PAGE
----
"To some extent, this is a power-play by the Senate," Ellis noted, with Senate Majority Leader Harry Reid tossing in goodies -- even to those who didn't have a hand out.
Or as the National Taxpayers Union's Pete Sepp put it, the bailout package "wasn't a Christmas tree" -- weighted with gifts for politicians' districts -- "so much as it was a garbage truck" -- laden with discarded junk.
Very expensive junk.
UC Berkeley political science professor Bruce Cain believes the Senate did a better job of working across party lines than Pelosi's House. But also, Cain wonders if the big mistake were in bringing the bailout to a vote in the House before the public was ready to support it.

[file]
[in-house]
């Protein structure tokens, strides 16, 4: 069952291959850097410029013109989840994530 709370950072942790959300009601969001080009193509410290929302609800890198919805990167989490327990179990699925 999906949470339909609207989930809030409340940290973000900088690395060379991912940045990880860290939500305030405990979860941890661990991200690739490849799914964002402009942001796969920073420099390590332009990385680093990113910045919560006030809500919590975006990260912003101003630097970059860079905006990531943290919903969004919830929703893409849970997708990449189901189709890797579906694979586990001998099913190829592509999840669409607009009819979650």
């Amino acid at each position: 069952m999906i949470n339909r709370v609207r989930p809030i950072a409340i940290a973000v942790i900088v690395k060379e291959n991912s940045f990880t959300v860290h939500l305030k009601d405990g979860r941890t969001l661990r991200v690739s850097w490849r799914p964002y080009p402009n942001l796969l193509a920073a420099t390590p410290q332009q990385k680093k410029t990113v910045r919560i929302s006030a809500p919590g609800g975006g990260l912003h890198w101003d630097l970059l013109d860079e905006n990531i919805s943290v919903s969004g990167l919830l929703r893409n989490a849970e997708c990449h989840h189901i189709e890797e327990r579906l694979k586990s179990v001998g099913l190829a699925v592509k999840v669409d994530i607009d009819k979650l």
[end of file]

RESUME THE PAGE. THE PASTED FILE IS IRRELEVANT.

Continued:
"You can't just expect Congress to be out ahead of public opinion in the modern era," he said.
Perhaps Cain is right. The House bill failed when polls showed public opinion dead set against it. The Senate passed the bill after fear-fueled public sentiment had shifted. The House followed.
Of course, it cost another $110 billion to pass the bill. It always does now. Washington is the town that subtraction forgot.
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